• 1st September 2015 - By greg

    I just got off the phone with a very nice fellow from Holland who felt compelled to phone me and let me know that he thinks that adding a hydrofoil to my human powered boat would really work for me. He actually contacted me for another human powered boat reason, but I thought it was funny that he had to throw in the hydrofoil tip – like I almost knew he would, because everyone does. 🙂

    A day doesn’t go by without someone letting me in on this new idea. There are a number of YouTube videos of human powered hydrofoils and they look amazing, and fun and super fast and efficient. The pilots are flying effortlessly above the water, passing every other human powered boat in sight, without a care in the world. And always smiling. It’s the future, and it’s happening NOW!

    Fact is, I think a human powered hydrofoil boat would be great fun to design and build. And… I just might do that. Someday. But… As to hydrofoils making a human powered boat MORE EFFICIENT FOR LONGER DISTANCES, it just doesn’t seem like it will work. And I’m not saying this because this is what I think based on watching some YouTube videos. I’m saying it because the calculations just don’t work out, as there is always more drag from the foils and struts than reduced displacement. It just doesn’t appear that it is worth the trade off. I’m also saying this because both Rick and I have actually MADE hydrofoils, and have TESTED them. IN THE WATER. ON REAL BOATS. I use an expensive SRM watts meter on my boat, so I am able to quantify the TINIEST change in design to see if it actually is resulting in more speed per watt of power put into the pedals.

    So, my experimentation with foils started with the stabilizers. Over the years of human powered boating with both CP2, and Special K, I have noticed that there is some drag associated with the stabilizer floats (some call them outriggers) that drag through the water and keep the boat balanced. We need those stabilizers because any very narrow boat would simply just tip over if there wasn’t some way for the pilot to balance it. Narrow kayaks like surf skis, and rowing singles are balanced by the the paddle/row stroke. Narrow outrigger canoes are balanced by a single stabilizer float on one side, and the paddle stroke on the other. Narrow pedal powered boats are balanced by 2 stabilizer floats.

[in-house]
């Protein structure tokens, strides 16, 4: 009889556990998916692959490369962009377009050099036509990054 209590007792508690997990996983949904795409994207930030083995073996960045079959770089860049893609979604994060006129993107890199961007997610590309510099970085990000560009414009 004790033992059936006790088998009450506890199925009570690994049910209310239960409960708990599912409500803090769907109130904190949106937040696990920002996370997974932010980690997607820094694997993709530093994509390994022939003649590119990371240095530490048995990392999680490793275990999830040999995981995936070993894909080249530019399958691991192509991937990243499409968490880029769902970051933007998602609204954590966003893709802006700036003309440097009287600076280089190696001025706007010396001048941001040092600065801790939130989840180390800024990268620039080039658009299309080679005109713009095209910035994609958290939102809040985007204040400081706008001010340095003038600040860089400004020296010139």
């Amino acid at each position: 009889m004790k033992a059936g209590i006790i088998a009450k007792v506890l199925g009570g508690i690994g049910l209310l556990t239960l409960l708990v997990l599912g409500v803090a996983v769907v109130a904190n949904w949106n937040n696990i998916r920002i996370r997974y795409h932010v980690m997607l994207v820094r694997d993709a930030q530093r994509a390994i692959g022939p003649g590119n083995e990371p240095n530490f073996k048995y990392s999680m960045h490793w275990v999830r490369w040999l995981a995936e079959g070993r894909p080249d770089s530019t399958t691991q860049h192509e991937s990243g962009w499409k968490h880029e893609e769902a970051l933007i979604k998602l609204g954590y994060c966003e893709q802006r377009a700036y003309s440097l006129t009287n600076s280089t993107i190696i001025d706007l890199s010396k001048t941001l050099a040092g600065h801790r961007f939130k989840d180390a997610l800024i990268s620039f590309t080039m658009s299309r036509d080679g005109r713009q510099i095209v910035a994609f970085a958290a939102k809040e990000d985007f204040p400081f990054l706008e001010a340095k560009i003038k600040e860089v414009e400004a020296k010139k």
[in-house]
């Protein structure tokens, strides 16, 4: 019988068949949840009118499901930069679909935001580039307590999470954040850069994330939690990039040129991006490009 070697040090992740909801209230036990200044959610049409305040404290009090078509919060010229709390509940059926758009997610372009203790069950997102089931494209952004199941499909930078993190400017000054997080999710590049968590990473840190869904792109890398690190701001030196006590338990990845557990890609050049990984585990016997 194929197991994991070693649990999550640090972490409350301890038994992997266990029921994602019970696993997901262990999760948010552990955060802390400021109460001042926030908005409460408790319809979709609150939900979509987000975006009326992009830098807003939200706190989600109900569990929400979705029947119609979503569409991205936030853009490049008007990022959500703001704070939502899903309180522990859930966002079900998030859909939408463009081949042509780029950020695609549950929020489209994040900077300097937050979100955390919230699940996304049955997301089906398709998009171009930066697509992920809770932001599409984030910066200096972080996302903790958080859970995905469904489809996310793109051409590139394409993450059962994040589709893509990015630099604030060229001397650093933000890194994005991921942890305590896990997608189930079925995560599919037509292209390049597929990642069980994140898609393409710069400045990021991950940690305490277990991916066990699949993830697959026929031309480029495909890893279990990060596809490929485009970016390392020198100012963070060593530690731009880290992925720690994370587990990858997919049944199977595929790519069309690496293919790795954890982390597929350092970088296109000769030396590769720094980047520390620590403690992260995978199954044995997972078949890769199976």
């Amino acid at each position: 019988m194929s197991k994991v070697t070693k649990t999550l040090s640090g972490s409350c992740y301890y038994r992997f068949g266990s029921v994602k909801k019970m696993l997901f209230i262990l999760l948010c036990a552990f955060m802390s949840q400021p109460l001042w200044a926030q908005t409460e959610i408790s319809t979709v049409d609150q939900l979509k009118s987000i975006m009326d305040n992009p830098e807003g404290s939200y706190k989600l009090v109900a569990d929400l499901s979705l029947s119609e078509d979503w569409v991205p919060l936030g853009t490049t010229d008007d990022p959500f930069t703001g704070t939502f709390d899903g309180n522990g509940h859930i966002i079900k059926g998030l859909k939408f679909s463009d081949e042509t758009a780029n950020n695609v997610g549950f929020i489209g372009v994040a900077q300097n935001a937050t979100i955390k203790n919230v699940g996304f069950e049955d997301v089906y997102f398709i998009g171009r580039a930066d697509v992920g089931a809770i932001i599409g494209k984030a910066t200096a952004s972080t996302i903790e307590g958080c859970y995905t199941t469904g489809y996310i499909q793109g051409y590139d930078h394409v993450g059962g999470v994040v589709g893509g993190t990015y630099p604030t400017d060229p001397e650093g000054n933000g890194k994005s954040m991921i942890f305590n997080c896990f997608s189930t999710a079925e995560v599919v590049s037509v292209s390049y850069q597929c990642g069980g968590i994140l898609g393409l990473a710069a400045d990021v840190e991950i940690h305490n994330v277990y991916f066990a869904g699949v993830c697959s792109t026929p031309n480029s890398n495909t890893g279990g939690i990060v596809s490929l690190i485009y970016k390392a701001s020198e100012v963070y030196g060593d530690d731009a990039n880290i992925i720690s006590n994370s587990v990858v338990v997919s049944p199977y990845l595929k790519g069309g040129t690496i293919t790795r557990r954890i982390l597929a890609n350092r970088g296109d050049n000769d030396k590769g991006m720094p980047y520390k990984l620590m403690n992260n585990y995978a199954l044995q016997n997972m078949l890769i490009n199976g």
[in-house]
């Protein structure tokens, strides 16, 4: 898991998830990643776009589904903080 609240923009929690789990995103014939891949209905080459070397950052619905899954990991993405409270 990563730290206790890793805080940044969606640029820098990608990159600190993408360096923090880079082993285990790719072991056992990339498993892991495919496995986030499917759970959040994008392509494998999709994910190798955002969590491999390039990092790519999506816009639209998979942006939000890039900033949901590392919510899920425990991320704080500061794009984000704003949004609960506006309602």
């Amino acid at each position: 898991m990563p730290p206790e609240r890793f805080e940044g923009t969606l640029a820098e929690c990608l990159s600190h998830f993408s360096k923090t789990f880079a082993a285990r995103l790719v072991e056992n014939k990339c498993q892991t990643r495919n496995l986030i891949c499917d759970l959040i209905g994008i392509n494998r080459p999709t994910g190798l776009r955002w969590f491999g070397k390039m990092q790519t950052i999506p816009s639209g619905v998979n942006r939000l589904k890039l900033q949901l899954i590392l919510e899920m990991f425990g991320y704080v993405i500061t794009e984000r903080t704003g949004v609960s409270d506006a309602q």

So the most obvious use for a foil would be to have a hydrofoil lift the weight of a stabilizer float up, off the water to eliminate the displacement drag of that float. This is a very small and simple foil, as the amount of lift it needs to generate is only about 5 pounds per side. And the potential gain is a lot, as not only would the foil contribute to reducing displacement in total, it also potentially lifts up two draggy fat things out of the water.

    My first test was a single hydrofoil mounted under the right hand stabilizer with a control arm to adjust the foil angle of attack. The idea was that I could use the control arm to dynamically adjust the lift and ‘fly’ the right float. In testing there was plenty of lift from that foil, as I could pull the lever up and roll the boat from the right stab to the left, then back again by pushing the lever down. But balancing between the two stabilizers was impossible.

    Then I added a second foil to the left hand stabilizer and did more tests. I could feel lift from both sides, but the balance was never equalized, and again, I was constantly flopping from one stabilizer to the other. The third test was to angle the foils which creates self equalizing lift. As one side lifts too high, it’s foil starts to lift up out of the water creating less lift which in turn will lower the stabilizer. This was Ricks test, and he found that even using foils with double the surface area (ie: PLENTY OF LIFT), he was still unable to get the stabilizers to balance. This is not to say that balancing the stabilizers is impossible – it’s just going to take a bit more experimentation. But there is no point because the third test that I did was to measure the resulting drag from the foils to see this pursuit was even worth it.

    Here are the results:

    150 watts of power input, water slightly ripply, calm wind

    No foils speed = 11.1 kph

    2 foils set at slight angle of attack = 10.7 kph

    2 foils set with no angle of attack = 10.8 kph

    Rick also measured more drag from his angled foils – even when the stabilizer floats were up and out of the water.

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